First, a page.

Skip to main content
Architecture & HeritageInternationalNewsExhibitions

The 3rd Festival des cabanes at Villa Médicis

By 7 June 2024No Comments

From 22th May to 29th September 2024, Villa Medici is hosting its third Festival des Cabanes. Architects, architecture students, collectives and companies have taken over the gardens of the Renaissance mansion and, through their original creations, are proposing new forms of sustainable housing.

Located on Mount Pincio in Rome, the Villa Medici is a 16th-century residence that has been home to the Académie de France in Rome since 1803. Originally a small building surrounded by a few ancient remains, it was acquired in 1576 by Cardinal Ferdinand de’ Medici, who transformed it into a sumptuous palace and decorated it with the finest pieces from his art collection. The gardens, which cover almost 8 hectares, have retained their original layout. Umbrella pines, lemon trees, bigaradiers and antique rose bushes punctuate the visitor’s stroll.

Attached to the Ministry of Culture, the villa serves as an artists’ residence, welcoming artists and art historians to develop their projects in a favourable environment.

Aerial view of the Villa Medici and its gardens © M3 Studio

Whether it’s a perched hut, a pavilion inspired by classical Roman architecture, or a temple made of pine and canvas, this year’s exhibition showcases a range of ephemeral architectures all offering sustainable, non-invasive living solutions. They weave a dialogue with the residence, its historic gardens and its history, inviting visitors to take a meditative pause in their midst. Playing on historical, mythological and cultural references, the architects rewrite them in a contemporary language, attentive to anthropological, political, social and ecological issues. The six huts on display in the gardens are characterised by their formal, visual and functional diversity. Some rise above hedges, others blend into the vegetation; the space is intimate, collegial, friendly or family-like.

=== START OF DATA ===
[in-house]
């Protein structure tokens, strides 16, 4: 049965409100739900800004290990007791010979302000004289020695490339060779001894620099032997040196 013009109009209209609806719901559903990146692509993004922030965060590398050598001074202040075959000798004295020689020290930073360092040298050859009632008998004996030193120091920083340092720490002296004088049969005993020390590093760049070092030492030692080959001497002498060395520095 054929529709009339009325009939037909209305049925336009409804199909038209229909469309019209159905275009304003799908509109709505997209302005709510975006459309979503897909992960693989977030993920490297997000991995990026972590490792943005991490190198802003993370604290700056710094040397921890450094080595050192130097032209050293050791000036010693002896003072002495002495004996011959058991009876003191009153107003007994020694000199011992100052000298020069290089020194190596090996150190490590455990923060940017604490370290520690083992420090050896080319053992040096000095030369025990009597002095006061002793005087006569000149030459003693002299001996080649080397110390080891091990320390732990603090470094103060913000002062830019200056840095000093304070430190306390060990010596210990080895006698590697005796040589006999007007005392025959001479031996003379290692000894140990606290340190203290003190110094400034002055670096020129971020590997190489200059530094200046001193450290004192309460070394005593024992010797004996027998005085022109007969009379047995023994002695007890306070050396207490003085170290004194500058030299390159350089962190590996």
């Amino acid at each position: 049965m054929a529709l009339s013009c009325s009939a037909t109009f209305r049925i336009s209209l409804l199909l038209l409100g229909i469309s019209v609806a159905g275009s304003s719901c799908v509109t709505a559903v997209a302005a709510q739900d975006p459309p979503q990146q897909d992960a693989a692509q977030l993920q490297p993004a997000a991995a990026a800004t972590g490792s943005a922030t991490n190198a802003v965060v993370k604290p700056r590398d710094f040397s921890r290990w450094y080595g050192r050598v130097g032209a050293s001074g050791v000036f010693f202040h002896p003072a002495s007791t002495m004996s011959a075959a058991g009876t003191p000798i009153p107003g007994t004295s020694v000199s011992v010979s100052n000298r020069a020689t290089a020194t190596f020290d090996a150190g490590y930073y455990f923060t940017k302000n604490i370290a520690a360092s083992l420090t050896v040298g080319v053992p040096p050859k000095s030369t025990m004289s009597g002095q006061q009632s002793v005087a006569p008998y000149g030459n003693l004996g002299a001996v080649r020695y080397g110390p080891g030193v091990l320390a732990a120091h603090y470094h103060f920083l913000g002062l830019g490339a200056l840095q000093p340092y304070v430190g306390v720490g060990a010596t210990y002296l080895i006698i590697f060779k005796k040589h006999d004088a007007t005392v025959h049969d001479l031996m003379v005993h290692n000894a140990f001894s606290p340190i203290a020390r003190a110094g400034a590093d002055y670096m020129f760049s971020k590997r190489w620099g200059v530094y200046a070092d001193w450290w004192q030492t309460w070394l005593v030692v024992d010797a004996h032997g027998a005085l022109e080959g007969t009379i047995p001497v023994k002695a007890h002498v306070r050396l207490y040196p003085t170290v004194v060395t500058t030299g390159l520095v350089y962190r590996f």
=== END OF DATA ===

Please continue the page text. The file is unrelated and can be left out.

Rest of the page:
“Forum des vestiges” seen from the sky, pratique architecture © M3 Studio

Designed by Manuel Bouzas, the “Cabane 7L” stands proudly alongside the garden’s umbrella pines. A monumental frame supports a floating staircase that takes visitors up to the canopies, from where they can enjoy a breathtaking view of Rome. The observatory mediates between the inner garden and the Roman skyline: the Villa Medici, designed to be seen and admired by the Romans, in turn looks out over the historic city, its palaces and its walkers.

“La Cabane 7L”, Manuel Bouzas © Daniele Molajoli

In another square of the gardens, “Il Tempietto”, designed by “ane Architecture”, is inspired by an emblematic piece of Renaissance architecture in Rome: Bramante’s temple in the convent of the church of San Pietro in Montorio. The structural elements of the temple (plinth, peristyle, heart, dome) are transposed into a contemporary vocabulary and associated with the imaginary of the hut (wood and woven canvas).

Il tempietto, ane architecture © Daniele Molajoli

Il tempietto, ane architecture © Daniele Molajoli

The “Forum des vestiges”, built by the Pratique architecture collective, draws on Roman political, religious and social heritage, with its maritime pine and textile building. It rewrites the forum as a place for trade, socialising and debate. Its open, collegiate and antiquarian architecture invites us to rethink political space.

“Forum des vestiges”, pratique architecture © Daniele Molajoli

Interior of the “Forum des Vestiges”, pratique architecture © Daniele Molajoli

Main facade of the “Forum des vestiges”, pratique architecture © Daniele Molajoli

Created by Huttopia, the “Cahutte” is a skilful blend of pine, larch and canvas, offering a pleasant perched stopover. Its structure on stilts and the mobility of its connections mean that it can be adapted to a variety of sites, without the need for earthworks. The traditional hut has been rethought as a sustainable, mobile and authentic habitat.

“La Cahutte”, Huttopia © Daniele Molajoli

“La Cahutte”, Huttopia © Daniele Molajoli